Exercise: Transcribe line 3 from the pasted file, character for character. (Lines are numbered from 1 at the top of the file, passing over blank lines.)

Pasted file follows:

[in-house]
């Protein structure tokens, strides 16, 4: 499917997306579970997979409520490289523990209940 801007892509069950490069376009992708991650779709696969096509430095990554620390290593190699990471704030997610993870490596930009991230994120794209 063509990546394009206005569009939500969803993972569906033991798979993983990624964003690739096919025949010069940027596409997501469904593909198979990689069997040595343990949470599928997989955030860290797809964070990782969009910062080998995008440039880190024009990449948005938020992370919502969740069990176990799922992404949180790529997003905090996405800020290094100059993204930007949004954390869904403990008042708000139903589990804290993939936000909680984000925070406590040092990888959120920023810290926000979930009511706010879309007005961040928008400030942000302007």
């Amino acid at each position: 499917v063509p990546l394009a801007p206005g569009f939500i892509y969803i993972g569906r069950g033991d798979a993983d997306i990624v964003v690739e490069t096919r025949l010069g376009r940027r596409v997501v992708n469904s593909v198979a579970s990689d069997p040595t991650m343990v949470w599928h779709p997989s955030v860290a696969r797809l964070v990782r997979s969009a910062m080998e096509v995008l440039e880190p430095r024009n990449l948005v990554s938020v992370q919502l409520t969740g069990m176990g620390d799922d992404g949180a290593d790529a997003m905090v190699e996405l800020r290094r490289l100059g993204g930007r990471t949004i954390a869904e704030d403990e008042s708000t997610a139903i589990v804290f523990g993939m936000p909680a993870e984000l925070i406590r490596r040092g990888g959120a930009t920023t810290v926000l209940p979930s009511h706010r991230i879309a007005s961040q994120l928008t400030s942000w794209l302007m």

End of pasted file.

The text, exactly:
């Amino acid at each position: 499917v063509p990546l394009a801007p206005g569009f939500i892509y969803i993972g569906r069950g033991d798979a993983d997306i990624v964003v690739e490069t096919r025949l010069g376009r940027r596409v997501v992708n469904s593909v198979a579970s990689d069997p040595t991650m343990v949470w599928h779709p997989s955030v860290a696969r797809l964070v990782r997979s969009a910062m080998e096509v995008l440039e880190p430095r024009n990449l948005v990554s938020v992370q919502l409520t969740g069990m176990g620390d799922d992404g949180a290593d790529a997003m905090v190699e996405l800020r290094r490289l100059g993204g930007r990471t949004i954390a869904e704030d403990e008042s708000t997610a139903i589990v804290f523990g993939m936000p909680a993870e984000l925070i406590r490596r040092g990888g959120a930009t920023t810290v926000l209940p979930s009511h706010r991230i879309a007005s961040q994120l928008t400030s942000w794209l302007m």